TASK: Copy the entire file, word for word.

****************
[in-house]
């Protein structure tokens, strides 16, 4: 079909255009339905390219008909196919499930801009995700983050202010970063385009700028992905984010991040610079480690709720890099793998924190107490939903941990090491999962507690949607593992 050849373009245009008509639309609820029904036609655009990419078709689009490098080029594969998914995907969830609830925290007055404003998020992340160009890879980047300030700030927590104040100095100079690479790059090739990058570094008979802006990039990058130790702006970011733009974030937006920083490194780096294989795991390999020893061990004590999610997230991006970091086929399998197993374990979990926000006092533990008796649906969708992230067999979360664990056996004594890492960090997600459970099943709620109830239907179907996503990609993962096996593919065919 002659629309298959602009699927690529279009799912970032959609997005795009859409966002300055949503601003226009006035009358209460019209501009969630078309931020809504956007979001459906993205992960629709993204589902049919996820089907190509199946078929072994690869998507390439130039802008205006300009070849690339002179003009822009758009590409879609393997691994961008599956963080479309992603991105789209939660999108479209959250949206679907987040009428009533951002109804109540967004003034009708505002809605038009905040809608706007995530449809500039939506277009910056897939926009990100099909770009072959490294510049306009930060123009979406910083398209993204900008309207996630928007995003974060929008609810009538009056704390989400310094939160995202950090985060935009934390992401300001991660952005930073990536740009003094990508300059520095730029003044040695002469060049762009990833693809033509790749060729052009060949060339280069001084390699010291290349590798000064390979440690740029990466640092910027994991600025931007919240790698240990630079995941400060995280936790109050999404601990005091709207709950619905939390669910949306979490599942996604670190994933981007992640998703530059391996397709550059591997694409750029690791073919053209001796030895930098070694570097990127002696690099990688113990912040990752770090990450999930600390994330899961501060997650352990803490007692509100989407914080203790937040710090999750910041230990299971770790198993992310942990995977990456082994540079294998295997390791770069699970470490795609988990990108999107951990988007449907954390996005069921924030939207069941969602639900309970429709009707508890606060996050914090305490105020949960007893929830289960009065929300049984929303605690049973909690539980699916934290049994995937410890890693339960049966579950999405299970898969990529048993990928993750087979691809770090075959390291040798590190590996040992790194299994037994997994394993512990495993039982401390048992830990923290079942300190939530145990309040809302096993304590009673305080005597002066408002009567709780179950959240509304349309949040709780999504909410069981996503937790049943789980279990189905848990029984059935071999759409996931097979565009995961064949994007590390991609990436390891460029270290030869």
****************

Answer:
[in-house]
């Protein structure tokens, strides 16, 4: 079909255009339905390219008909196919499930801009995700983050202010970063385009700028992905984010991040610079480690709720890099793998924190107490939903941990090491999962507690949607593992 050849373009245009008509639309609820029904036609655009990419078709689009490098080029594969998914995907969830609830925290007055404003998020992340160009890879980047300030700030927590104040100095100079690479790059090739990058570094008979802006990039990058130790702006970011733009974030937006920083490194780096294989795991390999020893061990004590999610997230991006970091086929399998197993374990979990926000006092533990008796649906969708992230067999979360664990056996004594890492960090997600459970099943709620109830239907179907996503990609993962096996593919065919 002659629309298959602009699927690529279009799912970032959609997005795009859409966002300055949503601003226009006035009358209460019209501009969630078309931020809504956007979001459906993205992960629709993204589902049919996820089907190509199946078929072994690869998507390439130039802008205006300009070849690339002179003009822009758009590409879609393997691994961008599956963080479309992603991105789209939660999108479209959250949206679907987040009428009533951002109804109540967004003034009708505002809605038009905040809608706007995530449809500039939506277009910056897939926009990100099909770009072959490294510049306009930060123009979406910083398209993204900008309207996630928007995003974060929008609810009538009056704390989400310094939160995202950090985060935009934390992401300001991660952005930073990536740009003094990508300059520095730029003044040695002469060049762009990833693809033509790749060729052009060949060339280069001084390699010291290349590798000064390979440690740029990466640092910027994991600025931007919240790698240990630079995941400060995280936790109050999404601990005091709207709950619905939390669910949306979490599942996604670190994933981007992640998703530059391996397709550059591997694409750029690791073919053209001796030895930098070694570097990127002696690099990688113990912040990752770090990450999930600390994330899961501060997650352990803490007692509100989407914080203790937040710090999750910041230990299971770790198993992310942990995977990456082994540079294998295997390791770069699970470490795609988990990108999107951990988007449907954390996005069921924030939207069941969602639900309970429709009707508890606060996050914090305490105020949960007893929830289960009065929300049984929303605690049973909690539980699916934290049994995937410890890693339960049966579950999405299970898969990529048993990928993750087979691809770090075959390291040798590190590996040992790194299994037994997994394993512990495993039982401390048992830990923290079942300190939530145990309040809302096993304590009673305080005597002066408002009567709780179950959240509304349309949040709780999504909410069981996503937790049943789980279990189905848990029984059935071999759409996931097979565009995961064949994007590390991609990436390891460029270290030869």